Get to know Michele E. Gaguski, MSN, RN, AOCN®, NE-BC, APN-C, ONS Leadership Development Committee member from 2019–2022. Michele is the cancer program administrator for Sidney Kimmel Cancer Center at Jefferson Health New Jersey in Sewell.
How long have you been a nurse?
I have been a nurse for 30 years.
What led you to oncology nursing?
I had the unique opportunity to complete a six-week rotation at a major cancer hospital during my initial nursing education. I never looked back; it was truly a calling for me. I feel blessed to engage in this healing work.
What was your first experience with ONS?
I attended a meeting with my local chapter, Southern Jersey Shore, and was introduced to a wonderful and dedicated team of nurses. I am fortunate to have developed some lifelong friendships and mentors from this level of involvement.
What role has ONS served in your career?
ONS is the epitome of a visionary organization that is committed to quality patient care through support and continuous professional development of oncology nurses. Through my involvement in ONS on the national, regional, and local levels, I have been able to network, learn, contribute, and grow as a professional nurse.
What relationships and connections have you made through ONS that you would not have found otherwise?
I have met so many nurses who became close colleagues and friends through ONS. These people have inspired me to grow and encouraged me to embrace new challenges. I feel so blessed that I have developed some close friendships and met people who have made a positive impact on my life.
How did you get involved in ONS leadership?
I started by volunteering for local chapter leadership roles (e.g., newsletter editor, secretary, chapter president), and then I applied to be an item writer for the Oncology Nursing Certification Corporation’s Oncology Certified Nurse exam. This was a very insightful and exceptional learning experience for me. I enjoyed being involved at the national level with such a dynamic organization, so I started to apply for other ONS volunteer opportunities (e.g., project teams, ONS News and ONS Connect). I also applied and was accepted to the ONS Leadership Development Institute, and I served on the Board of Directors as a director-at-large from 2009–2012.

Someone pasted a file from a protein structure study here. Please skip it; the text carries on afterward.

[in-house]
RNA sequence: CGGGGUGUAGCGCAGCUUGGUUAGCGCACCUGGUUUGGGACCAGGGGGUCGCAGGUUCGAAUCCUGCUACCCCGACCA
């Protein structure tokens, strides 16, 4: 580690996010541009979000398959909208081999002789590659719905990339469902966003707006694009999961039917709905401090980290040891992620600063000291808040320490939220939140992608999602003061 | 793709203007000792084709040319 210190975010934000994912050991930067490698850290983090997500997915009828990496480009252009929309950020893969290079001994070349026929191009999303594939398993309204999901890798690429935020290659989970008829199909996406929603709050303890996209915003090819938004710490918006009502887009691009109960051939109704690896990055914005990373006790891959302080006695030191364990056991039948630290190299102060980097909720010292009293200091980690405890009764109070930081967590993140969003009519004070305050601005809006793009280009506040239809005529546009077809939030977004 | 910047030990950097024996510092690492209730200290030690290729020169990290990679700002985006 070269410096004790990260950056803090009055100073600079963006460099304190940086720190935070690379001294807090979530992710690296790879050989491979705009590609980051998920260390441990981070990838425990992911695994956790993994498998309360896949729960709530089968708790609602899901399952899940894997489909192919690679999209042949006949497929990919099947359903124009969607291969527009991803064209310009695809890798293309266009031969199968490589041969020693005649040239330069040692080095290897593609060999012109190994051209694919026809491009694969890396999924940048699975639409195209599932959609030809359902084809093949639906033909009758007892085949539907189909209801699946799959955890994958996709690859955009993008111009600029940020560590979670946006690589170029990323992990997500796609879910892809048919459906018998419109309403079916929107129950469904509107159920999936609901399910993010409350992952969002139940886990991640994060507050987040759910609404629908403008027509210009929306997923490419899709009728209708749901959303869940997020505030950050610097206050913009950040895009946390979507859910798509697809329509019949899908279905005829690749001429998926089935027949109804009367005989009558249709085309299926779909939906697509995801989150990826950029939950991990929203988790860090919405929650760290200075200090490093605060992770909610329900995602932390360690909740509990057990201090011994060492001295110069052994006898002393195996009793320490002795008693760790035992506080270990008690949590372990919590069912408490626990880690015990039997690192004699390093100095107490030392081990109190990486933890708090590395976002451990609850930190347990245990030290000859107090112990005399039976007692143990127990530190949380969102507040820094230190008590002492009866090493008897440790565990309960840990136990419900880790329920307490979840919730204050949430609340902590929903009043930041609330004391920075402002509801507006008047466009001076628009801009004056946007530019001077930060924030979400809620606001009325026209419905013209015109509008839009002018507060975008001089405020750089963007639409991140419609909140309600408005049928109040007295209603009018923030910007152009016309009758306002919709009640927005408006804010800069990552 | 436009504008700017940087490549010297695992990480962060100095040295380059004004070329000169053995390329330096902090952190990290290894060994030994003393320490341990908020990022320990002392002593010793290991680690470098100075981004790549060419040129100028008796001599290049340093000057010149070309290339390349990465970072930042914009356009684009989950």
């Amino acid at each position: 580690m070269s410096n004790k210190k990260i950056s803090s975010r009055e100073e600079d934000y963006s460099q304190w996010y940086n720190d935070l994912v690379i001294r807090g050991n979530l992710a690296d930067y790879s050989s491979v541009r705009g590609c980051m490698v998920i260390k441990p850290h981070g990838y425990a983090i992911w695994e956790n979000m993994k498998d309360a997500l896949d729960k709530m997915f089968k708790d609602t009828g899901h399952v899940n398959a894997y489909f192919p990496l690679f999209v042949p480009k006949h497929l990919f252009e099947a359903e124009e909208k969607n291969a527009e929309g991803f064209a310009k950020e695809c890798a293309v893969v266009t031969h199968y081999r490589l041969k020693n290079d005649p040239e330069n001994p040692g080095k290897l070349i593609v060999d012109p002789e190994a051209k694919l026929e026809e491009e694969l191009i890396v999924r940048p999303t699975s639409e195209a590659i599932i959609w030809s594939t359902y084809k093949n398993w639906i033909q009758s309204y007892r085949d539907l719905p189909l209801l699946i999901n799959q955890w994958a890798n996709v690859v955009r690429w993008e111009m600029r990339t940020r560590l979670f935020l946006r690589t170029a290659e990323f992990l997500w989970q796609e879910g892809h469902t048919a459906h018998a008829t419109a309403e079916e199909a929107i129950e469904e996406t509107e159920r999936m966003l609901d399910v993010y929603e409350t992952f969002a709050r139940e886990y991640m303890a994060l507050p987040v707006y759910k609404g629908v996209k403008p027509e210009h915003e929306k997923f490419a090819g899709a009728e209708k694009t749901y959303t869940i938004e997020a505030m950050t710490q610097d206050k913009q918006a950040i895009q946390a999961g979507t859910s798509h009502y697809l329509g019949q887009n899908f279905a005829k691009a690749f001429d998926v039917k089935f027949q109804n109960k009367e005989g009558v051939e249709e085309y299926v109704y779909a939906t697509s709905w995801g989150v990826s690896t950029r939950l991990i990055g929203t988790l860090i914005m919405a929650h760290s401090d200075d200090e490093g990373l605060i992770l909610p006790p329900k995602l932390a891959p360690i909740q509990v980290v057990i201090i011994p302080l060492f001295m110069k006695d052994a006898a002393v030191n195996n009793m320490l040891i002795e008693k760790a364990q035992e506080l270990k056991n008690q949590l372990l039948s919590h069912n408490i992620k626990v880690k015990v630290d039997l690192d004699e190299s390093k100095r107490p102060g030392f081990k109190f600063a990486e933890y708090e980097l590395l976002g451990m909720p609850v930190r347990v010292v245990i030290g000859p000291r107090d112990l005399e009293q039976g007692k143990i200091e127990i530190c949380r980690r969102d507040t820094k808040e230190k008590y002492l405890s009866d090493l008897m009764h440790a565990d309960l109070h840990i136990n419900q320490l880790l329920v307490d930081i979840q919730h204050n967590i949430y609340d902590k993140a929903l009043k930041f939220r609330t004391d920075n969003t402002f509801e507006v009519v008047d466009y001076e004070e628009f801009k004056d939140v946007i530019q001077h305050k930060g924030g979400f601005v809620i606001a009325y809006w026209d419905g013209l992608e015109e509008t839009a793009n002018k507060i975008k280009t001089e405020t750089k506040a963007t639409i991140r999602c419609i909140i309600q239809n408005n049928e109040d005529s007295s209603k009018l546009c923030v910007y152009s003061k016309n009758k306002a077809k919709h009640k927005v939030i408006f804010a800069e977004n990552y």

What has been your proudest moment as an oncology nurse?
Receiving the Pearl Moore “Making a Difference” Award will always remain close to my heart, because the nurse who nominated me is a treasured mentor, friend, and colleague. To be recognized with an award that represents the foundational leader of an organization like ONS has always meant so much to me; it still humbles me to this day, and I try to live up to “making a difference” in my life each day.
What is your biggest challenge in oncology nursing today, and how can ONS help?
Oncology nursing is challenged with advocacy. Key to the solution is leadership development and having more nurses at the tables where decisions are made. ONS supports nurses in developing confidence and competence for these roles. Whether in the workplace, academia, internationally, or their own communities, nursing professionals have knowledge and experience to share and can be thoughtful contributors to make a difference in not only cancer care but health care overall. Nurses are on the front lines with people diagnosed with a critical illness and walk with them throughout their recovery and survivorship; we are advocates in every sense of the word and engage in this level of work daily without even acknowledging that we are doing it. The time is now for others in the world to recognize nursing professionals for their knowledge, skills, leadership, and wisdom to foster the continuous pursuit of quality health care for all.
What word would you say describes you?
It’s hard to pick just one. I’d say I’m driven, passionate, energetic, caring, supportive, positive, and someone who goes the extra mile.
What was your best travel experience and why?
I love to travel and have been fortunate to see some extraordinary places. One of my best experiences was when I traveled to Russia with Past President Judy Lundgren, RN, MSN, with People to People International. It was an amazing opportunity to learn about nursing and health care in that country and to explore the culture and beauty of Russia, including seeing the Russian ballet. I met a fellow nursing colleague on the trip, and our friendship remains close to this day.